The irony is that by being bearish and therefore buying almost all cotton ‘on-call’ in recent months, mills have created a potentially bullish monster! There are now nearly 10 million bales that have been bought but not priced yet and this represents a tremendous amount of buying power. The hope is of course that the specs will oblige and eventually sell out of their 11 million bales net long position, which would allow mills to fix in a falling market. But what if speculators were to sit tight?
Both from a fundamental and a technical point of view the market seems to be ready for a much-anticipated correction. However, we feel that a dip towards 68/69 cents would be met by aggressive trade short covering and may therefore be short-lived. We don’t see a major flush out of spec longs at this time and feel that the trade is in a weaker position with all its unfixed on-call sales.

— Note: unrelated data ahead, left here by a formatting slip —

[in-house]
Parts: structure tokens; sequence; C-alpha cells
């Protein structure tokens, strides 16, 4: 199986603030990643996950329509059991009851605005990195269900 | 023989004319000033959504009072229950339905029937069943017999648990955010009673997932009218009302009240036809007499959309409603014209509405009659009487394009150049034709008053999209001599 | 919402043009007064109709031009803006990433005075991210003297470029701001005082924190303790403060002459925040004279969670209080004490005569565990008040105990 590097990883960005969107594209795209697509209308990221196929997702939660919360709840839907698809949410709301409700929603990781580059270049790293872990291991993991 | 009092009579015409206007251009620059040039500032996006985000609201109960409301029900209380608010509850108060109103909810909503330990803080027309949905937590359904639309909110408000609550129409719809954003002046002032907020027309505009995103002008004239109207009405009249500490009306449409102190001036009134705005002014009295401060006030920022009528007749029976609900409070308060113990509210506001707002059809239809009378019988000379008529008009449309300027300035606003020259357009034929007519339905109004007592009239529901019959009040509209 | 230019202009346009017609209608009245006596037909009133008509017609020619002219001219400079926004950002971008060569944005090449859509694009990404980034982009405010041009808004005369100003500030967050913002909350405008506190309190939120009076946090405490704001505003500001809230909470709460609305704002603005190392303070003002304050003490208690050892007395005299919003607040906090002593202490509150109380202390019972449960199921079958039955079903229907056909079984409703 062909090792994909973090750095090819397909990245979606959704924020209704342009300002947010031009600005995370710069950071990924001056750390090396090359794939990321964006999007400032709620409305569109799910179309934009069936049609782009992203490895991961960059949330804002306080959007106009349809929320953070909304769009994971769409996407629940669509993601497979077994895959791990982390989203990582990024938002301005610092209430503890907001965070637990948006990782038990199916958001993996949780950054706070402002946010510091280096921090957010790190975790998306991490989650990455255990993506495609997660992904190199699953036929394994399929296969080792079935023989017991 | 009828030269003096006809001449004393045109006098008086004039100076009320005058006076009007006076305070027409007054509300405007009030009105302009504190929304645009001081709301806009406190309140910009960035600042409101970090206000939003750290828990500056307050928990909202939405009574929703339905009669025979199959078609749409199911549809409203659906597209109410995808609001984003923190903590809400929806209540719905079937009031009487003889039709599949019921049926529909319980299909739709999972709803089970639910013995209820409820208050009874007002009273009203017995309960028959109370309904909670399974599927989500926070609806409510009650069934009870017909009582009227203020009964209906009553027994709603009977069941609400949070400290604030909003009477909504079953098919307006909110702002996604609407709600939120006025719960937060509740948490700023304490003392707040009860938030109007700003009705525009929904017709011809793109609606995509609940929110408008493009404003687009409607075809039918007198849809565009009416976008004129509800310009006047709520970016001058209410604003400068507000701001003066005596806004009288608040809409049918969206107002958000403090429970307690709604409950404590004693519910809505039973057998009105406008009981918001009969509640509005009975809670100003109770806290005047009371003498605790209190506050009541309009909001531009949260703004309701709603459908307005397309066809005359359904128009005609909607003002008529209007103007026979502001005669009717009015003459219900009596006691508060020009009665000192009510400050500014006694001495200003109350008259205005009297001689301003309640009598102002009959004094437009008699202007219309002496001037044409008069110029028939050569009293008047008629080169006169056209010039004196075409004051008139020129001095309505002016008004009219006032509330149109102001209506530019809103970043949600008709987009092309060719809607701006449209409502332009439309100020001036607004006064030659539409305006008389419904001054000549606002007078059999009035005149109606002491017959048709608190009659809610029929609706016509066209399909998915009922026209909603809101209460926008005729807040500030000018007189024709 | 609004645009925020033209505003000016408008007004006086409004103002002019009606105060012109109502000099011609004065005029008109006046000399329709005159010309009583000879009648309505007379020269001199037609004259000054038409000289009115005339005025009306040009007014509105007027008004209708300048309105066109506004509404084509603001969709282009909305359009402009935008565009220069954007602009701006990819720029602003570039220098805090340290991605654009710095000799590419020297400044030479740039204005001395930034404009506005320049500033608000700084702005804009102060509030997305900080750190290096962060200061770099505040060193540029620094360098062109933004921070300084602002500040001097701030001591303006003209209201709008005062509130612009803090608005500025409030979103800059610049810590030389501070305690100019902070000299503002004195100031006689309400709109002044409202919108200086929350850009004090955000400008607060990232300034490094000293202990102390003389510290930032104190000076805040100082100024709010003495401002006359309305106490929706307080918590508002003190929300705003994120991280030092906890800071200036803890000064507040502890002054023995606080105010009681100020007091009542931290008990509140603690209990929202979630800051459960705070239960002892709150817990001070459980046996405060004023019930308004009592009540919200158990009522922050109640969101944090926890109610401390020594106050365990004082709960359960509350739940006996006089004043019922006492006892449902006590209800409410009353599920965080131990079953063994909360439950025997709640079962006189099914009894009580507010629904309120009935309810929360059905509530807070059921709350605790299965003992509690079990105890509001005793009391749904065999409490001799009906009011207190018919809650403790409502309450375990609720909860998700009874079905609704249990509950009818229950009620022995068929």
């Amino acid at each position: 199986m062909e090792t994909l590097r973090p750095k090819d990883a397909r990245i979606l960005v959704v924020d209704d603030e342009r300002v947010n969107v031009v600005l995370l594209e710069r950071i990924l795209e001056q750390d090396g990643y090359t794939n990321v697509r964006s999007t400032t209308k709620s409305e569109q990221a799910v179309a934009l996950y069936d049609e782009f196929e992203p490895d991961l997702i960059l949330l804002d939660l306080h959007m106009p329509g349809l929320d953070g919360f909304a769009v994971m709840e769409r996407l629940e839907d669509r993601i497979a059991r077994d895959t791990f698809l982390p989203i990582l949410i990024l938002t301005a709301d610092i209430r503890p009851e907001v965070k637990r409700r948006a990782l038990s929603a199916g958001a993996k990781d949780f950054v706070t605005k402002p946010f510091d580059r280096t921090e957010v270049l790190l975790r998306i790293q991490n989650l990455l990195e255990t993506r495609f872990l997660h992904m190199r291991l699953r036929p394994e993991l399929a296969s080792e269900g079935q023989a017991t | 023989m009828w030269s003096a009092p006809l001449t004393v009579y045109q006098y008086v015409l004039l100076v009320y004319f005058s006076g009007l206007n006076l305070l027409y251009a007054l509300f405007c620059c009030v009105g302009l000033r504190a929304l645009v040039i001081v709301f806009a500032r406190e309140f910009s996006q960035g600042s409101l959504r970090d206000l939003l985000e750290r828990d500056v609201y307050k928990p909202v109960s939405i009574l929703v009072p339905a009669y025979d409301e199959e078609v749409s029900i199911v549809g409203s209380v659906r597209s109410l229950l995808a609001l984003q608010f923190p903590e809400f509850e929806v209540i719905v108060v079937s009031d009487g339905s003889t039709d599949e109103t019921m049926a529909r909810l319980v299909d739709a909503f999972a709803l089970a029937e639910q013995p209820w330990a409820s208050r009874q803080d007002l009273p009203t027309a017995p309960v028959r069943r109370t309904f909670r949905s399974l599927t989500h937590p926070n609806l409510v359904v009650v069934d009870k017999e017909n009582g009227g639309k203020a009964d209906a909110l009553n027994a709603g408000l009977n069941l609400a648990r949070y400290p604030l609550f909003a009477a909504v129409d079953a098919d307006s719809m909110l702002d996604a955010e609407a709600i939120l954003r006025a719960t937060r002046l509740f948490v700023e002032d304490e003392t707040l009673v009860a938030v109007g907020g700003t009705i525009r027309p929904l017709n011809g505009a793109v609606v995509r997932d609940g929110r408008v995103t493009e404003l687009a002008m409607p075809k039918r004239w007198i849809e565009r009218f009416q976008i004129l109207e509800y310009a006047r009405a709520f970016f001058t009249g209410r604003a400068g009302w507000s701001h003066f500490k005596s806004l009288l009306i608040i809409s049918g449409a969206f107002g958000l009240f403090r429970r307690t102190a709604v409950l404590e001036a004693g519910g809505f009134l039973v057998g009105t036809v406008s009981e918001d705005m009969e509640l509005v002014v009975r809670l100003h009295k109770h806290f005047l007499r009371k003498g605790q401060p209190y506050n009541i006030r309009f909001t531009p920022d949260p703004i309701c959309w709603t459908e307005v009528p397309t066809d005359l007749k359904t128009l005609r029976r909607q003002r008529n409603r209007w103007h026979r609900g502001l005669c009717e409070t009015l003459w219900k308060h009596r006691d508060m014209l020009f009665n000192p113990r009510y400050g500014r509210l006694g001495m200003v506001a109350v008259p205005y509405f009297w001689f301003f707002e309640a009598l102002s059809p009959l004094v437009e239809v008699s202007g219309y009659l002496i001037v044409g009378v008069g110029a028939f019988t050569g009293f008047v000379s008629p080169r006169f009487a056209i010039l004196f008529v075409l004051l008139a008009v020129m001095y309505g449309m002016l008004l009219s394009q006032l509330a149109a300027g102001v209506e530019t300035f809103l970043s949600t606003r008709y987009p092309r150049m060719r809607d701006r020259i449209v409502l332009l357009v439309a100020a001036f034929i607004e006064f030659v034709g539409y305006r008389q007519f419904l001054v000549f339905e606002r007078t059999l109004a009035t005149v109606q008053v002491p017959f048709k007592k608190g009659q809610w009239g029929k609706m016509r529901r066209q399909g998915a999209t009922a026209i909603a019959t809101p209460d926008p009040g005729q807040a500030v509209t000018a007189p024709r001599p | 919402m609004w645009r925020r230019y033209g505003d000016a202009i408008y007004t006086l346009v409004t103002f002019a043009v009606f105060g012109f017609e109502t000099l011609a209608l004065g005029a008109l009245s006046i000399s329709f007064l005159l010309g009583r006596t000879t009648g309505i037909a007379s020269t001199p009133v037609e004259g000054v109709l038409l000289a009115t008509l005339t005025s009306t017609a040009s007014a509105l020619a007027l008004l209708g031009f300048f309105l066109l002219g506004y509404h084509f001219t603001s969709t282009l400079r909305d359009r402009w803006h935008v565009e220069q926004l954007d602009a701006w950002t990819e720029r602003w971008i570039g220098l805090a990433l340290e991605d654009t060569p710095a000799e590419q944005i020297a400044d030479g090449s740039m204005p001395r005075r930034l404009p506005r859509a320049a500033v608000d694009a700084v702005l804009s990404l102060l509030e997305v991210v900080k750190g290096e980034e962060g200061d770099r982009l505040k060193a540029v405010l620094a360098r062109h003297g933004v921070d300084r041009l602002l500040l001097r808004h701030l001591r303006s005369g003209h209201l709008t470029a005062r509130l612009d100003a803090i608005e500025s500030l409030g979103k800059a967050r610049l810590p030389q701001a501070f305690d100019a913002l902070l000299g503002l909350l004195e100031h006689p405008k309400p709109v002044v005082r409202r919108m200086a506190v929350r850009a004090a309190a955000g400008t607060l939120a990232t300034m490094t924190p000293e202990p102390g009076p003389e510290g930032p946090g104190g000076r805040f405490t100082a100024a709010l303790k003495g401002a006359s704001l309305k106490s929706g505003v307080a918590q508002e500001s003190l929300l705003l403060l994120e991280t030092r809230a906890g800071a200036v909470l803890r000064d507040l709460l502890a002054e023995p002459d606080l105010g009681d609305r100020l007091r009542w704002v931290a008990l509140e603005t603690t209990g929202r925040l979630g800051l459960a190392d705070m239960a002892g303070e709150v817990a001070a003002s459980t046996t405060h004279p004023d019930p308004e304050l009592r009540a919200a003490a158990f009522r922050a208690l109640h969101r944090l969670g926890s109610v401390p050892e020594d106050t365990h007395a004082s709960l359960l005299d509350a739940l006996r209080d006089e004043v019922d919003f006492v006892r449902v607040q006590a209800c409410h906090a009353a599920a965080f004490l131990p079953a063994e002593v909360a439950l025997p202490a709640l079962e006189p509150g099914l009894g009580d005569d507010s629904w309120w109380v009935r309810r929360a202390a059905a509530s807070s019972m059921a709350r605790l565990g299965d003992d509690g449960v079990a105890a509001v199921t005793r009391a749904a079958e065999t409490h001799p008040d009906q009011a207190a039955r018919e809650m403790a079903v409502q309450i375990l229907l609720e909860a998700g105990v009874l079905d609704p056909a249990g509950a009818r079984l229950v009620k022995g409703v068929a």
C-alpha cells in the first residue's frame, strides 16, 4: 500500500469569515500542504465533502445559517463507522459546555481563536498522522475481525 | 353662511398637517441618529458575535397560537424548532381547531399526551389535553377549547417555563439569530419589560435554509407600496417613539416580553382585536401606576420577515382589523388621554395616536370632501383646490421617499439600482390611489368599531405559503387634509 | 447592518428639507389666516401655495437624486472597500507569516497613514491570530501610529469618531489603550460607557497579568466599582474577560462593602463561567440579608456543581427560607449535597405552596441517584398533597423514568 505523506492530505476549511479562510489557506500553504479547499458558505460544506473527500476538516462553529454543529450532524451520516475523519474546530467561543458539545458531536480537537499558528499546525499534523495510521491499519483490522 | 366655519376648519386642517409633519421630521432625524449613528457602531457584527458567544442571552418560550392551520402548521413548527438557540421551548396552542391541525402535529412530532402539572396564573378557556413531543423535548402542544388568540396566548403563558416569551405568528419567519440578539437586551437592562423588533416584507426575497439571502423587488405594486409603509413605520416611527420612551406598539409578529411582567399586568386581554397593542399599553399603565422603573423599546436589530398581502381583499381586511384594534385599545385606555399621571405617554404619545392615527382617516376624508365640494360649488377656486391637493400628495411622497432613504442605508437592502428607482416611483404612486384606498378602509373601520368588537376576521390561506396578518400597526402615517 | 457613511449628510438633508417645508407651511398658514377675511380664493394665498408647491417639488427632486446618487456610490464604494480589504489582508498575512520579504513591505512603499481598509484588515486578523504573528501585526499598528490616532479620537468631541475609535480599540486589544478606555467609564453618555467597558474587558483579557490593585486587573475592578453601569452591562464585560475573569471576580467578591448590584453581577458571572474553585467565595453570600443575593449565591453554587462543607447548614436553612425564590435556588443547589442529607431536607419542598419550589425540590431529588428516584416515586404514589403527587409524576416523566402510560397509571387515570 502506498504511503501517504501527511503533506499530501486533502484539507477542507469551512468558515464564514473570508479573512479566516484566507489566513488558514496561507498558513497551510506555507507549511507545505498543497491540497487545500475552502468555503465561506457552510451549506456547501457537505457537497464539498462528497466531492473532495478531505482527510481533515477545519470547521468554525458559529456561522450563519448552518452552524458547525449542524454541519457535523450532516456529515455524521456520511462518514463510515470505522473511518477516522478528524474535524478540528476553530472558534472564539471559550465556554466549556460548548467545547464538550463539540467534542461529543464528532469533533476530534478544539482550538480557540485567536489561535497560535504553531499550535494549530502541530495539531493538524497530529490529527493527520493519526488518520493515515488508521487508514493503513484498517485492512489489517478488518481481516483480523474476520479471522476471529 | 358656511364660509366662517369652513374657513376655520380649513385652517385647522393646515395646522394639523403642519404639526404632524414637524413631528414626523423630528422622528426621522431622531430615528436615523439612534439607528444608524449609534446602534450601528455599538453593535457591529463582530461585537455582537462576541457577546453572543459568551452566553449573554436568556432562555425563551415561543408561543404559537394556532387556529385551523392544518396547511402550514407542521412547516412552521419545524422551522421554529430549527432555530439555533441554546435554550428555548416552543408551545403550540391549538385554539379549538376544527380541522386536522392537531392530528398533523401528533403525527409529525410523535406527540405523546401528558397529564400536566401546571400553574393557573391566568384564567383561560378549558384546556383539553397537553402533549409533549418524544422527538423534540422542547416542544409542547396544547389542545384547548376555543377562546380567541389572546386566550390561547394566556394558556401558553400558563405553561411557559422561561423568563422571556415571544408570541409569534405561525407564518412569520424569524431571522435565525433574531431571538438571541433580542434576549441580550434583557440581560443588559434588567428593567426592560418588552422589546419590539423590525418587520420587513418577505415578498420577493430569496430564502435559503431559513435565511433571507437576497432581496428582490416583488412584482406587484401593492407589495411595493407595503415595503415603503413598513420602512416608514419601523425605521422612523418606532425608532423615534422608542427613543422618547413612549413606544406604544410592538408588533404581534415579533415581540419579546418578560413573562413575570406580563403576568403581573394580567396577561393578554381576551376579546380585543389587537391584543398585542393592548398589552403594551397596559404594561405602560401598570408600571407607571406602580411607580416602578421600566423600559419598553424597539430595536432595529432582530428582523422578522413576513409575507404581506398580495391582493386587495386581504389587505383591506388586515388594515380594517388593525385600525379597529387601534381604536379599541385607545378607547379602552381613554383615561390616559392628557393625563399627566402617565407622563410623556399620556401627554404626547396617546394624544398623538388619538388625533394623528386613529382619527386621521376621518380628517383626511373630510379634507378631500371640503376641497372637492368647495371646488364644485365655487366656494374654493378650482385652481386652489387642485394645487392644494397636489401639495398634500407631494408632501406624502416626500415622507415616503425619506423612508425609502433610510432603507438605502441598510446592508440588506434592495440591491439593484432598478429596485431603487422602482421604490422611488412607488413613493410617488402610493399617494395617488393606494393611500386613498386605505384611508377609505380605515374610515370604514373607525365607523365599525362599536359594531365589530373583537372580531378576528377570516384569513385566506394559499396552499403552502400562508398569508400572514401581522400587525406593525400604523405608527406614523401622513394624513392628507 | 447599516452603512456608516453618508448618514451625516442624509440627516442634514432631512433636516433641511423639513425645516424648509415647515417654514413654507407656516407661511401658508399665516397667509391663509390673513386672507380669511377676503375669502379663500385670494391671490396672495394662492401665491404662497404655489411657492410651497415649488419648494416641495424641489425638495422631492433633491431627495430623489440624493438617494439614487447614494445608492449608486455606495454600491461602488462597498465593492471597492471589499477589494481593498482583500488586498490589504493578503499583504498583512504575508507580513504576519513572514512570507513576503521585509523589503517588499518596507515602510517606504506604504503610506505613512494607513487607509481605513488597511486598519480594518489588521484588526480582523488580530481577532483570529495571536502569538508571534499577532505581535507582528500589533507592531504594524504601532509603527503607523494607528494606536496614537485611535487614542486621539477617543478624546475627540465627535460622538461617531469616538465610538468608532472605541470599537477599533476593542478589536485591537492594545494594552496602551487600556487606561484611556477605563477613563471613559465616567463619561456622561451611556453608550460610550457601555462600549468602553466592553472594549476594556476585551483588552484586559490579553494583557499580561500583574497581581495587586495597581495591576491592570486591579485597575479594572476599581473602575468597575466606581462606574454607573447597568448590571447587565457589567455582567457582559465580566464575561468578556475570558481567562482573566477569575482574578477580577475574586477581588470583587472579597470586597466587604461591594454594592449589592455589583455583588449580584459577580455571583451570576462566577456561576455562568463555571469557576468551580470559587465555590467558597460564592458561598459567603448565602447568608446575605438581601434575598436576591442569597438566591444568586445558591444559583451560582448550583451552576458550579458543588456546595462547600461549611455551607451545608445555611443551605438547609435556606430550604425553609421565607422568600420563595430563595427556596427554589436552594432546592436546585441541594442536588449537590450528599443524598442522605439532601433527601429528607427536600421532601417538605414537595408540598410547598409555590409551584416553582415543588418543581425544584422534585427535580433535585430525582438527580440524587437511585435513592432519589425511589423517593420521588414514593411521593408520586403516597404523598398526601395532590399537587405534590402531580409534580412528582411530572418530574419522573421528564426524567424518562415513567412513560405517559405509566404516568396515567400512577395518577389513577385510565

With December fixations out of the way, the market seems to be ready for a pullback. However, there is plenty of trade buying to be done and for this reason we feel that the market doesn’t have a lot of room to the downside, unless spec longs were to pull out of their positions. We therefore feel that a pullback towards 68/69 cents would have a lot of support and should be bought!
Friendly short-term fundamental and technical factors combined to create a perfect bullish storm this week that jolted the market out of its sleepy sideways mode. However, supply constraints in India and China are temporary and once these situations normalise, the world will have plenty of cotton to choose from.
The market has been moving sideways for about 3 months now, but in doing so it has been forming a ‘flag’ with higher lows and lower highs, from which it will eventually break out. The current boundaries of this flag formation are roughly 68 and 71 cents. A move below or above these levels would likely trigger a reaction by speculators.
While from a fundamental point of view a continuation of the 67-72 cents trading range still makes sense for all the reasons we have already discussed, macro events could exert their influence on cotton over the next week or two. We therefore believe that it makes sense to take some risk off the table and adopt a wait and see attitude next week.